I remember when I was going through the Postulancy courses for the Dominican Laity and it was the last lesson that always bugged me. Bugged me, how? Well, the last lesson focused on Apostolate. What is an Apostolate? An Apostolate is defined as such:
Brings together in harmonious balance the charisms of prayer, study, contemplation, and community, transforming what could be simply participation in prayer groups, study circles, or communal associations into a true vocational commitment.
In ‘lame man’ terms it is where one who is a part of certain order feels the call to put something together that follows what calls them to the order they joined. Simple enough, right? Well, that is what I thought until well I learned about my group apostolate.
First, I will say I am not bashing the good intentions and wonderful work that has been done with this “apostolate” but for me it has never felt from the definition as an apostolate for a Dominican Laity. It was when I read a particular part of pamphlet given to me as I became a novice (back in 2010) that caused me to begin to contemplate more of the meaning of apostolate.
Apostolate cannot be confused with ministry, as apostolate by its very meaning, requires being sent to those individuals existing in a world seeming bereft of human dignity, justice, peace, or hope.
I feel it should be added that the apostolate not only be required as mentioned above, but also fulfill the charisms of the order. So, I knew what my problem was with the suppose “apostolate” it felt more like a ministry and not an apostolate. I would also like to add that from my understanding of apostolates it is also is a way to deepen one’s self within God’s infinite love through the path of the Order you are discern or in.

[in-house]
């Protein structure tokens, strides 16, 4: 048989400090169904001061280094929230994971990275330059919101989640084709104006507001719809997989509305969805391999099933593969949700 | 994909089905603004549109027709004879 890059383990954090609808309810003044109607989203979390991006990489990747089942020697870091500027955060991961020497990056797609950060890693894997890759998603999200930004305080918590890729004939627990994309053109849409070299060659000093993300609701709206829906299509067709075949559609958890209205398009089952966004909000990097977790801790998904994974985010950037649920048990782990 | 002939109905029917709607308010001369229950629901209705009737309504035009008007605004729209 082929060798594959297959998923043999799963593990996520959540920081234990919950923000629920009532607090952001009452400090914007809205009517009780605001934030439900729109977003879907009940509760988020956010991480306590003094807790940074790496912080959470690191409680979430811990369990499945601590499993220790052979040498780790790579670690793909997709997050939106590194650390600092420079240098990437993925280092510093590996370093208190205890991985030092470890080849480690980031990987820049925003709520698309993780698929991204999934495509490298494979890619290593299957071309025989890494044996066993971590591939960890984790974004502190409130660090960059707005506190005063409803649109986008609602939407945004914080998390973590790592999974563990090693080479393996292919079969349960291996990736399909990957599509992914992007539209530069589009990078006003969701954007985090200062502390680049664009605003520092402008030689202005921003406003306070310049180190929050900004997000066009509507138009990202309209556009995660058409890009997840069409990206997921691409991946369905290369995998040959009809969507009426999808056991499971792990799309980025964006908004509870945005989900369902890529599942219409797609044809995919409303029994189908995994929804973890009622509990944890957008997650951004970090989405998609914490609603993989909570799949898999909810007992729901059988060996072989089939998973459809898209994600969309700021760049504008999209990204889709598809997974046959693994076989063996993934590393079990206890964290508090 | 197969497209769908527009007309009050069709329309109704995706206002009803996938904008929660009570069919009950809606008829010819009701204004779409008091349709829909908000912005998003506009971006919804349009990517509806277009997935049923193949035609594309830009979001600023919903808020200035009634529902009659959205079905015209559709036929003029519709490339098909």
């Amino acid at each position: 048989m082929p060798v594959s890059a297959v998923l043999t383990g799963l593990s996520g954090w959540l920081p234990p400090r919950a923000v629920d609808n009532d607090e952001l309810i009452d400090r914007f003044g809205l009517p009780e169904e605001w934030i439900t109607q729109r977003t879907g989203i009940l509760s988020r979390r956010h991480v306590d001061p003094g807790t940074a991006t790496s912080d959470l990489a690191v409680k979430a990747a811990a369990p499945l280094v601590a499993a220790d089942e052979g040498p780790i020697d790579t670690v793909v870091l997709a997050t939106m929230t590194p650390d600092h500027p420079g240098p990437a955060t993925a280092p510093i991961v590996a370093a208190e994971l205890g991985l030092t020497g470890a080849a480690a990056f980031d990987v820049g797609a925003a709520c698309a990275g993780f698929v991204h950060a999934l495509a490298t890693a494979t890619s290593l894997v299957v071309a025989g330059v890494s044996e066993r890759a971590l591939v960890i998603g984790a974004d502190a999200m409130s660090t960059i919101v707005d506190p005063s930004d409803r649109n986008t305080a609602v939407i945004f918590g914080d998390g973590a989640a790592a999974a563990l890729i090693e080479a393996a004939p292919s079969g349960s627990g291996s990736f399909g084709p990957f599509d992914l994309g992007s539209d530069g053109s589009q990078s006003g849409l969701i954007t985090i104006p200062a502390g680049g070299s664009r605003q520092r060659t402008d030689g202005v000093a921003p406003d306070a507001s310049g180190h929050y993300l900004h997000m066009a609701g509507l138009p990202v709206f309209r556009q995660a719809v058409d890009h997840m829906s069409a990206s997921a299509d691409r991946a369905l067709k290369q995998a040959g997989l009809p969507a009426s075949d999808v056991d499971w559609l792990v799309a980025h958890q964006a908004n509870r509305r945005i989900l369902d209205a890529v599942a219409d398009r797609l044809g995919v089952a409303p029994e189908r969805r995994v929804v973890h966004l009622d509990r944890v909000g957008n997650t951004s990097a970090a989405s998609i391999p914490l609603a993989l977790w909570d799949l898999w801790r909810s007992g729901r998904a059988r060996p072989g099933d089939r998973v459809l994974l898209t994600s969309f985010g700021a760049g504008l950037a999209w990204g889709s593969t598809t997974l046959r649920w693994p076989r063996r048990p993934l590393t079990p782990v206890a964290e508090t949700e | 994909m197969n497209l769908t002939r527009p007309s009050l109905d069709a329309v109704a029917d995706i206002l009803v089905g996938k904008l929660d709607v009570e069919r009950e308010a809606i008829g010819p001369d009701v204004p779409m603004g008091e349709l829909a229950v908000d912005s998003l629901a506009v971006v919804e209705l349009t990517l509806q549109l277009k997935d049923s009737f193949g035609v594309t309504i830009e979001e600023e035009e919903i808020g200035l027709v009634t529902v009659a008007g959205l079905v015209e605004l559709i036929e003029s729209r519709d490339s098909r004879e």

I never spoke out saying the “apostolate” was in my consideration a ministry and not a true “apostolate”. Now that I am a military spouse I feel out of the loop with my chapter’s on-goings, so they might have done something. I just pray for them. Yet, just yesterday my new friend, Cristina also a Dominican Laysister tagged me on twitter posing a question:
What is your group’s apostolate?
I answered I had no idea if my chapter’s apostolate was still the same or changed, but Em (my best friend and another Dominican Laysister) might know; but it was the other ones who answered that got me thinking about what an apostolate is. Mind you, I am not bashing, just expressing my opinions (this all happened right before I went to sleep, actually kept me awake for a while).
One of my main answers was praying a community Rosary, while it is an amazing and wonderful thing to pray the Rosary together, that is required (in a way) by the Rules and Constitution of the Order (especially the laity). I would think that how it could be an apostolate would be thus:
- Starting a Community Rosary at your local parish (for many Laypeople of the Order do not go to the same parish as where their chapter is located).
- Talk to the Pastor about having a monthly talk on the importance of the Rosary or even a weekly talk on one of the mysteries. (Either you or the Pastor or a group could be created.)
This is more of an apostolate, for you are not just saying the Rosary in the Dominican Community you are in fact spreading the importance of the Rosary.
Cristina, in sense helped me think of a good apostolate that I think either a chapter or an individual (Cristina already does this) can do: Participate in RCIA. This truly in my opinion fulfills our charisms in the Order. We do not have to teach, but we can be sponsors or god-parents, and even the Chapter could have little meetings for the people thinking of becoming Catholic with little talks about the Traditions and traditions of the Church. Even making a little meeting focusing on a topic that they learned in RCIA more in-depth and in turn inviting all in the parish.
Certainly, I know people will disagree with or claim I have no idea what I am talking, but truly as a Dominican Laywoman I am called to study the Truth, contemplate the Truth, pray on the greatest of the Truth, and then send it out to world like St. Dominic did or as St. Catherine of Siena says,
Set the World on Fire!